Village or Village cricket

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Village or Village cricket

Village or Village cricket is literally “country cricket“, popular in modern England and Wales villages. These days, the term is often dismissive.

Village or Village cricket originated in the 17th century and stood at the origins of modern professional cricket. The first competitions were held between rival villages or counties. This is a basic difference from the so-called representative cricket, where a team can be represented by players from more than one district (for example, the national team).

Thus, the teams that compete at the Village cricket level are mainly composed of local natives. However, in some cases (for example, First XI), it is allowed to recruit players from small clubs in the counties and local cricket academies.

In addition to local competitions, provincial teams meet annually to participate in the National Village Cup, organized by Cricketer magazine. The first Cup was played in 1972 and since then, Wisden Cricketers’ Almanack has regularly covered all matches, focusing on the final.

Only those teams assigned to villages with a population of no more than 10,000 people are allowed to qualify for the National Village Cup (the threshold was only 2,500 until 2019, but later the organizers revised this requirement to increase the entertainment of the event and attract the public). At the same time, the rules additionally specify that the village represented by the team must be located in the open countryside. English, Welsh and Scottish teams can apply to participate in the National Village Cup. The famous Lord’s sports complex will host the final of the competition.

Yorkshire is the undisputed champion of the National Village Cup: over the years of the competition, eight clubs representing this county have won a total of twelve titles. Most often, others won the tournament (in descending order):

County Number of winning teams Trophies won
Wales 5 8
Cheshire 2 3
Cornwall 1 3
Derbyshire 2 3
Hertfordshire 1 3
Hampshire 2 2
Herefordshire 2 2
Kent 1 2
Oxfordshire 1 2
Wiltshire 2 2
Cumbria 1 1
Lancashire 1 1
Northumberland 1 1
Scotland 1 1
Surrey 1 1
Sussex 1 1
Worcestershire 1 1

The National Village Cup also has its book of individual records and anti-records. So, the best of the best among batsmen are officially recognized:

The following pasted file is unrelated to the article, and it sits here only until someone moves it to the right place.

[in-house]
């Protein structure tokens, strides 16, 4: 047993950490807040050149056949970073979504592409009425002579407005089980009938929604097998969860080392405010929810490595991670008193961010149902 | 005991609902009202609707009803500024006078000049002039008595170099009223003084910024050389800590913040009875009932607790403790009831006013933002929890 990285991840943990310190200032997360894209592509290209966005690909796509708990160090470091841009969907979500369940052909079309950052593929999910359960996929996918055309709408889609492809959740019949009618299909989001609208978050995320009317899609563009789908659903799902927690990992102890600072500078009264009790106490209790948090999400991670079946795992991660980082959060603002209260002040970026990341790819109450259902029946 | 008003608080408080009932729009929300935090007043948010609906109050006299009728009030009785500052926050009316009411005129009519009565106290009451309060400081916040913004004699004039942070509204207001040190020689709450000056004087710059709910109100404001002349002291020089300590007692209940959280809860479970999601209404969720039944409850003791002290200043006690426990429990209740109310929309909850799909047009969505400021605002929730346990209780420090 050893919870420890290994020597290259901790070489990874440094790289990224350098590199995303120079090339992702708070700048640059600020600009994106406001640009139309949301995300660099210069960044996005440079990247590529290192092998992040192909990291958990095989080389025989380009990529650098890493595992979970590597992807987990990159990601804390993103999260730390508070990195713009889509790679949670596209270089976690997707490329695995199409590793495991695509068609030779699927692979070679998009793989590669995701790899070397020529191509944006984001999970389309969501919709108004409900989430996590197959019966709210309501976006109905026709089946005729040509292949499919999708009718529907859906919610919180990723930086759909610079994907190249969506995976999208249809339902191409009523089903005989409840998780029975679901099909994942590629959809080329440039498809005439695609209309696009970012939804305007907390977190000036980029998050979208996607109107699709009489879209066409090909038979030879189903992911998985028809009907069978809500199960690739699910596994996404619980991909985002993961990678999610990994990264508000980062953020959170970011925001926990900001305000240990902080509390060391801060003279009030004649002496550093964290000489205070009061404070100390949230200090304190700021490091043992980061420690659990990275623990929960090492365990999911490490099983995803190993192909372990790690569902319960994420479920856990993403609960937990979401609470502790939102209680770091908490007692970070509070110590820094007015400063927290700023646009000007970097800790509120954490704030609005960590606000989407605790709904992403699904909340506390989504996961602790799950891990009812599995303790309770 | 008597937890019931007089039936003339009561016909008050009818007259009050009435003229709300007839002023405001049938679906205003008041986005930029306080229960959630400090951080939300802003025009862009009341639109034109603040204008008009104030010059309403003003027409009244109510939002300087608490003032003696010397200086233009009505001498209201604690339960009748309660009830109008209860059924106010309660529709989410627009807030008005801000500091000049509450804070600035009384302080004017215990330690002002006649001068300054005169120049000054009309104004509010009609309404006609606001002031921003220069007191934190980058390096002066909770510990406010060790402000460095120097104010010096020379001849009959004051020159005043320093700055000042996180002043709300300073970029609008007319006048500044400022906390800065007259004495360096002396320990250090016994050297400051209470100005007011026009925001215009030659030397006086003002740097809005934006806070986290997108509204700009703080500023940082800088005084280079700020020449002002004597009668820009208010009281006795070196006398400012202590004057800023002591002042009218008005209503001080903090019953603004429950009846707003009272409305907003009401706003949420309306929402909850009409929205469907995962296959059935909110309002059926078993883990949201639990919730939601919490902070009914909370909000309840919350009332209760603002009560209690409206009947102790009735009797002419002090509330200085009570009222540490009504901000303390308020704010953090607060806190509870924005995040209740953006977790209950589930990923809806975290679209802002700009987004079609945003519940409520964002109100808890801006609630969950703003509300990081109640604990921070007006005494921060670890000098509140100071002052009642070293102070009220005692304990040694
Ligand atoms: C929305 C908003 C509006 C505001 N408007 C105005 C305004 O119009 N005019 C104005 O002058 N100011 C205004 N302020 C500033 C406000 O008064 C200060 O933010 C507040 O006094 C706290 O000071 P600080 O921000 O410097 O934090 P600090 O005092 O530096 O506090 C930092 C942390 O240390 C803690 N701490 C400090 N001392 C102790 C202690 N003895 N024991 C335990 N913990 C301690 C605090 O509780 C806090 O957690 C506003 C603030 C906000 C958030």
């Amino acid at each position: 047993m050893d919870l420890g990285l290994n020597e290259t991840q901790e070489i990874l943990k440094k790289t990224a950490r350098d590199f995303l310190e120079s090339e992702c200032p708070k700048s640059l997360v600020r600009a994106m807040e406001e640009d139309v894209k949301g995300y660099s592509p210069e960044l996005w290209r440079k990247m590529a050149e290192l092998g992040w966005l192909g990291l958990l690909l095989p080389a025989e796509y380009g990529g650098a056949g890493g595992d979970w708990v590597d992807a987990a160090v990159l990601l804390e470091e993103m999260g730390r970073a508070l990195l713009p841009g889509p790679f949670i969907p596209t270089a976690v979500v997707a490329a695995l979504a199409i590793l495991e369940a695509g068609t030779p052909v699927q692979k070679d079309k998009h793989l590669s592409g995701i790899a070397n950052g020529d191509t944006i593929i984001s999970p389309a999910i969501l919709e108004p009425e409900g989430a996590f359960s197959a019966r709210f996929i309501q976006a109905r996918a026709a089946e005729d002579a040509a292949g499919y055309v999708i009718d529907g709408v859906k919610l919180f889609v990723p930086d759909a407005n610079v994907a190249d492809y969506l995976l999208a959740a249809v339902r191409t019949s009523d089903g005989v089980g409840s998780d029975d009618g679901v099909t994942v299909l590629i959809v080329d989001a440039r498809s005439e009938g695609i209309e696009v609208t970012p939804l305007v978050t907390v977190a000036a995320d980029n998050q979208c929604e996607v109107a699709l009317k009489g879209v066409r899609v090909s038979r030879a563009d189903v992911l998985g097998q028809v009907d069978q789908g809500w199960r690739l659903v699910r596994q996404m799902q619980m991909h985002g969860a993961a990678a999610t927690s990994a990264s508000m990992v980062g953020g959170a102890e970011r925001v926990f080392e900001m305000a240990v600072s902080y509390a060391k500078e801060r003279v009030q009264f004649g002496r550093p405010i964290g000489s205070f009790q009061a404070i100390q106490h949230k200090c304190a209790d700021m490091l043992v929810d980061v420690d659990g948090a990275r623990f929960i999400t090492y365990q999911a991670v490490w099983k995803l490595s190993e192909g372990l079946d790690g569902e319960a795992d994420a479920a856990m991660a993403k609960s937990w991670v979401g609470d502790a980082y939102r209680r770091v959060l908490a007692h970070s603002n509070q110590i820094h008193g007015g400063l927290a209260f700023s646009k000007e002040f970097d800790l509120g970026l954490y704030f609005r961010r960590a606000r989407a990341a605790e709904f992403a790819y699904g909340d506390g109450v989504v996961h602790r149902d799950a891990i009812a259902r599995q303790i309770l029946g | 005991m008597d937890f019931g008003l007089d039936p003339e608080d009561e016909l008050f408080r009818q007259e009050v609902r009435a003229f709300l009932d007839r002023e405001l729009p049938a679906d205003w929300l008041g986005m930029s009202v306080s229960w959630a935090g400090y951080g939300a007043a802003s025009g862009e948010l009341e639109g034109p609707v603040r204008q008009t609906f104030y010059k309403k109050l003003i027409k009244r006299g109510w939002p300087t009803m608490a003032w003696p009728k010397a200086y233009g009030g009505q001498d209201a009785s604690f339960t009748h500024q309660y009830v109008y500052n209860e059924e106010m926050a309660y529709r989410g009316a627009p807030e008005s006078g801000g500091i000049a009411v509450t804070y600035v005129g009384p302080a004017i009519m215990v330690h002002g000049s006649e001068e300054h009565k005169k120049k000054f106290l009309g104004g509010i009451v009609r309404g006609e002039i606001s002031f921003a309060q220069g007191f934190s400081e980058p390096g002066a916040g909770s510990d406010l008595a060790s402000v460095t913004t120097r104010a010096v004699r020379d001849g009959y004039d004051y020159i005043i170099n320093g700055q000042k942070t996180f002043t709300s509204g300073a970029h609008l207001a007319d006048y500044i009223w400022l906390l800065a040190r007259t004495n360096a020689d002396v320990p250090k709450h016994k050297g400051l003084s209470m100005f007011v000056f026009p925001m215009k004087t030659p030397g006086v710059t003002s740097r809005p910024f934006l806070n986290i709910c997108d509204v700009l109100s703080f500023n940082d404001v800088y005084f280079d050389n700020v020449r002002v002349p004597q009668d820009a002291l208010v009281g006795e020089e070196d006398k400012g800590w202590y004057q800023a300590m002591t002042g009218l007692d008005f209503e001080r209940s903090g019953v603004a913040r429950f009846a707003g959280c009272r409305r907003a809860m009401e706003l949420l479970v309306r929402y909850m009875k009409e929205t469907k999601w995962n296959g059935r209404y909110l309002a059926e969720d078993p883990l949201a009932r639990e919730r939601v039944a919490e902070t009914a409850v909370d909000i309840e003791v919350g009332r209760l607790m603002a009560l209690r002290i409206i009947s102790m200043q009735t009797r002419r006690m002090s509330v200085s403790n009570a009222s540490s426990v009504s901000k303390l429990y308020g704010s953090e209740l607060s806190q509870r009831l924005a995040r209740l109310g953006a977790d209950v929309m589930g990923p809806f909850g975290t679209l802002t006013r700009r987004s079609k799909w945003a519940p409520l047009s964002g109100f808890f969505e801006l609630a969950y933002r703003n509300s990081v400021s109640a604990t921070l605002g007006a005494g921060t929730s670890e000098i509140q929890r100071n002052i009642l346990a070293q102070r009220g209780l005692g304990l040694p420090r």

• Scott Mason – 138 runs (match Sessay against Sibton Park, 2016);
  • Miles Malleson – 123 runs (match Goatacre against Dunstall, 1990);
  • Edward Hales – 119 runs (Redbourn against Colwall, 2020 год;
  • Lloyd Smith – 113 runs (match Sully Centurions against Exhall & Wixford, 2004);
  • Toby Kingsbury – 103 runs (match Findon against Woodhouse Grange, 2007);
  • Paul Birch – 101 runs (match Elvaston against Werrington, 1994).

The best bowlers of the National Village Cup are:

  • Paul Discombe – 6/18 (match Ynystawe against Elvaston, 2001);
  • Ronnie Coulson – 6/24 (match Lindal Moor against Cookley, 1977);
  • Paul Snell – 5/24 (match Shipton-under-Wychwood against Astwood Bank, 2003);
  • Simon Davis – 5/38 (match Eversholt against Elvaston, 2000);
  • Jamie Sylvester – 4/17 (match St Fagans against Harome, 1991).

The highest statistics were recorded in the following matches:

  • 307/5 – match Sessay against Sibton Park, 2016;
  • 267/5 – match Goatacre against Dunstall, 1990;
  • 256/2 – match Woodhouse Grange against Foxton, 2015;
  • 243/4 – match Sully Centurions against Exhall & Wixford, 2004;
  • 238/8 – match Methley against Apperley, 1998;
  • 237/8 – match Foxton against Woodhouse Grange, 2015;
  • 229/6 – match Colwall against Redbourn, 2020.

The lowest performance in the National Village Cup was demonstrated by:

  • 79 – match Astwood Bank against Shipton-under-Wychwood, 2003;
  • 82/9 – match Longparish against Marchwiel, 1980;
  • 90 – match Treeton Welfare against Longparish, 1987;
  • 91 – match Elvaston against Ynystawe, 2001.

Colwall (Herefordshire & Powys) is the current champion of the National Village Cup.

Interestingly: professional cricketers playing at the international level often use the term Village or Village cricket in a figurative sense, implying primarily an amateur nature of the game or lack of necessary skills, quality preparation or understanding of the Spirit of cricket in general.

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Nisha Bhavani
Author: Nisha Bhavani Position: Cricket Expert
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